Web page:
The Hunt

The Hunt photo starrating-4stars.jpgThe avant-garde filmmaking movement known as Dogme 95 was started in 1995 by Danish directors Lars von Trier and Thomas Vinterberg. Their goal was to focus filmmaking techniques on actual story and performances and eschew expensive special effects. Perhaps The Hunt doesn’t adhere to the strict guidelines of a Dogme film, nevertheless, the emphasis on stark reality and raw human emotion is undeniably present.

In this account a beloved day care worker is wrongly accused of sexual abuse by one of his students. Mads Mikkelsen is Lucas, a teacher who is well liked and has many good friends in the tight close-knit community. The rising star won Best Actor at Cannes in 2012 for his understated work here. Recently divorced, he divides his time between his job and taking care of his teenaged son. Due to a recent school closure he is currently working as a kindergarten assistant to Grethe, another teacher. Then one day a disturbing remark is made to Grethe by one of the kids at the school, a little girl portrayed by incredibly natural young actress Annika Wedderkopp.

Virtually every single scene is compelling. The Hunt creates several vignettes in which the characters deal with each situation as it presents itself. An inquiry between an investigator and a student is a textbook example of how NOT to lead an interrogation. Leading questions and false assumptions exist in abundance. An outburst at the Christmas Eve church service is another slack-jawed moment. But the acting is never given to histrionics. The Hunt shows remarkable restraint when detailing this miscarriage of justice. However at times the tension can be a bit frustrating. You keep wanting Lucas to proclaim his innocence more vehemently. His passivity is aggravating. A altercation in a grocery store is admittedly fascinating, but it is also a display in unwise behavior. Lucas, just step outside and call the police already!

The drama that unfolds is an emotional gut-wrenching slow burn exercise in how an investigation is handled in the worst way possible. We know immediately he is blameless so “did he?” or “didn‘t he?” questions are squelched from the start. In this way we side with Lucas and share in his degradation as he becomes the town outcast. Yet the events are never sensationalized. The director allows the audience to carefully examine how a lie becomes the truth. The script constructs a situation that slowly builds into a realistic tragedy of horrific proportions. Misinterpreted remarks and group hysteria are the recipe of this meticulously constructed screenplay. Co-written by director Vinterberg with Tobias Lindholm, the saga deals with similar themes found in Arthur Miller’s 1953 play The Crucible and its depiction of the Salem Witch trials of the 17th century.  Sometimes the rush to judgment would rather deem a person guilty until proven innocent. It’s a cautionary tale that could’ve been set anywhere, including here in the U.S. True to the difficult nature of the film, even the ending suggests more problems are on the horizon. Uncomfortable viewing at its best.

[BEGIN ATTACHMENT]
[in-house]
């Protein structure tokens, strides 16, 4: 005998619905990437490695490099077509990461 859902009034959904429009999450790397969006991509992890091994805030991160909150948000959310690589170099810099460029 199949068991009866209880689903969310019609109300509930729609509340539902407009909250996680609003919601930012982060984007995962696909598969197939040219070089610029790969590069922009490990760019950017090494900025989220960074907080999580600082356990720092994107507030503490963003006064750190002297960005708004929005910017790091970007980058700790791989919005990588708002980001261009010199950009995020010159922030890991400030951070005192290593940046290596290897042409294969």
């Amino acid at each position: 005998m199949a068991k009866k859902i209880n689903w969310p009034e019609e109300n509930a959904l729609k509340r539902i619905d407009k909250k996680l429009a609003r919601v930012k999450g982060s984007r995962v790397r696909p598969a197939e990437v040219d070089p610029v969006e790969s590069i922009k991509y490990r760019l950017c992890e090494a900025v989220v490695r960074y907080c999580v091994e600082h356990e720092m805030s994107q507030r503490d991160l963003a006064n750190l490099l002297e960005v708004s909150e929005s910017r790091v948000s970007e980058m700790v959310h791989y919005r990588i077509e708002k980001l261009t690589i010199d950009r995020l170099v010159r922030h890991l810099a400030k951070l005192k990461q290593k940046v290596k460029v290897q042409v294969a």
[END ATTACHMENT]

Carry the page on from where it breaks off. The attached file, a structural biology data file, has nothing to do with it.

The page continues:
33 Responses to “The Hunt”

  1. GaryLee828 Says:

    I’m gonna come back and read this one after I finally get to view this movie; i have been wanting to see this for a while now, but haven’t had the opportunity yet. Hopefully within another month or two it will be available to rent online…

    Mads Mikkelsen is one of the top-tier actors around; i don’t care what ANYONE says “Casino Royale” was WAY better than “Skyfall” and Mads Mikkelsen played the most intriguing villain in the entire Bond franchise; his expressions – and those subtle glances with eyes harboring an underlying evil; and then Daniel Craig being able to match his intensity! “Casino Royale” is not only the best Bond film, but it’s in my top 10 all-time favorite movies; and part of it is due to Mikkelsen’s immaculate villain performance (and Craig’s equally immaculate hero performance).

    I love the line when Le Chiffre says to Bond: “Will you yield…in time?”

    Just something about the intensity of the moment.

    “Casino Royale” is one of the very few scripts that I feel is near flawless.

    But anyway, I can’t wait to see “The Hunt” and then read your review and let you know what I think. 🙂 *I also owe the other Mark (Walker) a visit back to his review of this movie, as well.


    • Mads is really starting to build a name for himself. I agree as evil villain Le Chiffre in Casino Royale, he was extremely memorable. The NBC TV series Hannibal has raised his profile considerably in the U.S. However the role that really sticks out in my mind is as the German doctor in 2012’s A Royal Affair. I never got around to writing a review for that film, but I highly recommend it.